Ask the DAR

Service bulletin compliance, buying an aircraft with uncompleted flight testing.


Recently there has been what seems like a rash of service bulletins within the Experimental/Amateur-Built aircraft community. The forums and vendor sites have been buzzing. There are questions asking, “Do I really have to comply exactly as the kit manufacturer specifies?”

“Can there be an alternate method of compliance?”

“Do I even have to comply at all?”

Well, the bottom line answer is no! Service bulletins are not mandatory, even in the Part 91 certified world. The only thing that is truly mandatory is an airworthiness directive. And an airworthiness directive cannot be issued against an amateur-built aircraft.

Now, before you jump up and start sending emails on the “ADs can’t be directed to amateur-built aircraft” subject, keep this in mind: ADs may be directed to certain components of amateur-built aircraft, just not the aircraft itself. Remember, amateur-builders are pretty much left to themselves as far as design and construction. But that’s another article.

Here we are talking about service bulletins. Just because you don’t have to comply doesn’t mean you shouldn’t. Service bulletins are issued because of a problem in the field. For example, if the main spar of your horizontal stabilizer is cracked, it needs to be repaired. Period! Under normal circumstances, the kit manufacturer has investigated the problem and has come up with a reasonable solution. The service bulletin will reflect that solution. Can you come up with your own solution? Of course. But keep in mind that the designer of the aircraft, usually associated with the kit manufacturer, probably knows more about the design characteristics of the aircraft than you do. If you think you have a better method of compliance, it might be worthwhile to submit your solution to the kit manufacturer. He will then either approve of your method, tell you why it is not acceptable, or tell you, “It’s up to you, but we have tested our solution and think it is better.” The latter is more likely to happen.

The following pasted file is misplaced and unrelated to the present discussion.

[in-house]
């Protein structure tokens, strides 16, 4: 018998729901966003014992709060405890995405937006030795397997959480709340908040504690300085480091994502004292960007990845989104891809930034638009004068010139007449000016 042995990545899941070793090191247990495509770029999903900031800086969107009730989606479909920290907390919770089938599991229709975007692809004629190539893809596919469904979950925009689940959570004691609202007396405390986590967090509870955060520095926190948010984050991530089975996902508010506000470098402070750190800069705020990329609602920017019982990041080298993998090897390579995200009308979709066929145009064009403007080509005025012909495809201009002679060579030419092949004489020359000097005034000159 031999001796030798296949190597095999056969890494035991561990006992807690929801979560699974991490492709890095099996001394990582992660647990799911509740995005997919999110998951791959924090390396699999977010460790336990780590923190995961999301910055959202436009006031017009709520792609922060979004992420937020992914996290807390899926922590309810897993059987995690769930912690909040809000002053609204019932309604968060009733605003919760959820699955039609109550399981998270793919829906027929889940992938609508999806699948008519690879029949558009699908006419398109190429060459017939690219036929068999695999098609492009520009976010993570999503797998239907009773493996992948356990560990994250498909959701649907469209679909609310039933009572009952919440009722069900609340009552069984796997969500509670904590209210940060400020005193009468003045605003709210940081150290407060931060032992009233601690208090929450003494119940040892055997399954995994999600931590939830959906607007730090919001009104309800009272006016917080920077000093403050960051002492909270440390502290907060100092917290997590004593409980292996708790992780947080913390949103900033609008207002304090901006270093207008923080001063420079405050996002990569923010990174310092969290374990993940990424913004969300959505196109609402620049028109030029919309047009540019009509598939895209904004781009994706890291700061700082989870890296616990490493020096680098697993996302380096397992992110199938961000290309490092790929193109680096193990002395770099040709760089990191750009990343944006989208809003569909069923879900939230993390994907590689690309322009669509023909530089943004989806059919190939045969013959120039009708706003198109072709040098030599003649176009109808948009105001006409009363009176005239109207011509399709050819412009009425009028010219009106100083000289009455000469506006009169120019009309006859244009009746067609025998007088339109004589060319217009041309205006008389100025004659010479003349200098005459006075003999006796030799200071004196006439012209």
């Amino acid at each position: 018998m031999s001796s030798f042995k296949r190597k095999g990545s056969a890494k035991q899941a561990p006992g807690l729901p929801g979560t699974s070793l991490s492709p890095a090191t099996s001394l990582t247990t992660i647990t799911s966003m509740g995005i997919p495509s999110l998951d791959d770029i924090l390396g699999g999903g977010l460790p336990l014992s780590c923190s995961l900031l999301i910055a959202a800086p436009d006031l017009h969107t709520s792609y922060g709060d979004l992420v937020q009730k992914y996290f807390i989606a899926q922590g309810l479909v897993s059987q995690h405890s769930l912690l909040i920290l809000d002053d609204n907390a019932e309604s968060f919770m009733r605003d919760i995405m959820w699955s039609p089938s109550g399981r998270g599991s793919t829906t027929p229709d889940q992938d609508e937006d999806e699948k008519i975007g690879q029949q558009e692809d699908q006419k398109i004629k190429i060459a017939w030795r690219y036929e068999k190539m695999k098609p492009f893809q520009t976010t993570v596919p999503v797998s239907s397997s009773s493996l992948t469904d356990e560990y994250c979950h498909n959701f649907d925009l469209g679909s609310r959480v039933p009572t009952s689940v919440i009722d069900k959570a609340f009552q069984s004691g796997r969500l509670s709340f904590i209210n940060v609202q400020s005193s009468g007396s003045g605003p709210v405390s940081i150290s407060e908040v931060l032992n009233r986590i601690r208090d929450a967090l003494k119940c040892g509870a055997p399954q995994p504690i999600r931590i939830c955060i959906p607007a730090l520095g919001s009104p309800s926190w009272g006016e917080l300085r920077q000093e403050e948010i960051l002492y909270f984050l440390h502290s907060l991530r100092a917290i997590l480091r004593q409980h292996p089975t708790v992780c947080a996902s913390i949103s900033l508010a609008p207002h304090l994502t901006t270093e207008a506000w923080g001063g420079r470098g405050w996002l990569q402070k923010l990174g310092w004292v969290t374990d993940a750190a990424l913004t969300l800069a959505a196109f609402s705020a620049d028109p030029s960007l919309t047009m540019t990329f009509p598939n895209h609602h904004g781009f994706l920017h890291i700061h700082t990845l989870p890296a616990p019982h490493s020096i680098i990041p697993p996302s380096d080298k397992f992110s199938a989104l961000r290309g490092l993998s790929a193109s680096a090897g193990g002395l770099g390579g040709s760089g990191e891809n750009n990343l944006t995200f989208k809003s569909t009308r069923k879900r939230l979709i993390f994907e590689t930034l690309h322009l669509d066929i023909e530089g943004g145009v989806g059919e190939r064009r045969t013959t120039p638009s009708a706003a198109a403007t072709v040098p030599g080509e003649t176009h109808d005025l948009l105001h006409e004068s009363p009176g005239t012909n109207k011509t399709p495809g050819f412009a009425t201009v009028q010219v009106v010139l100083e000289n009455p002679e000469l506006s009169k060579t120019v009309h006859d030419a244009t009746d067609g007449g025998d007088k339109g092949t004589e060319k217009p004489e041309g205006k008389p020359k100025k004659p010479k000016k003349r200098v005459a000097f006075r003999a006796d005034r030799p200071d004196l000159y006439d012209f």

Now, one more thing to consider. When you, or whoever does your annual condition inspection, make that logbook entry stating that, “I find this aircraft to be in a condition for safe operation,” do you feel comfortable making that statement if there is an outstanding service bulletin? In other words, in case of an accident, would you be comfortable explaining to a judge why you knew better than the aircraft designer?

Regardless, the final decision is yours. Make sure you are comfortable with it!

Question: I want to purchase a completed aircraft that already has its airworthiness certificate. The builder began, but did not complete, the flight test program, and the airplane has sat for several years. Will I need another complete inspection by a local DAR if I restart a test program? There have been no major or structural changes to the airplane since the initial airworthiness issuance.

Answer: There should be no reason to need a DAR inspection on this aircraft. You can simply continue the phase I test program started by the original owner. If you have moved the aircraft from the original location, you will need to have the operating limitations amended to show the new location for phase I flight testing. Other than that, you should be good to go.

Please send your questions for DAR Asberry to [email protected] with “Ask the DAR” in the subject line.

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Mel Asberry
Mel Asberry is an experienced Designated Airworthiness Representative specializing in Experimental/Amateur-Built aircraft. He and his wife, Ann, have built seven amateur-built airplanes including two ultralight types, a Moni Motorglider, a Dragonfly Mk2, two RV-6s and a Zenair CH 601HDS. They are currently building a scratch-built biplane.


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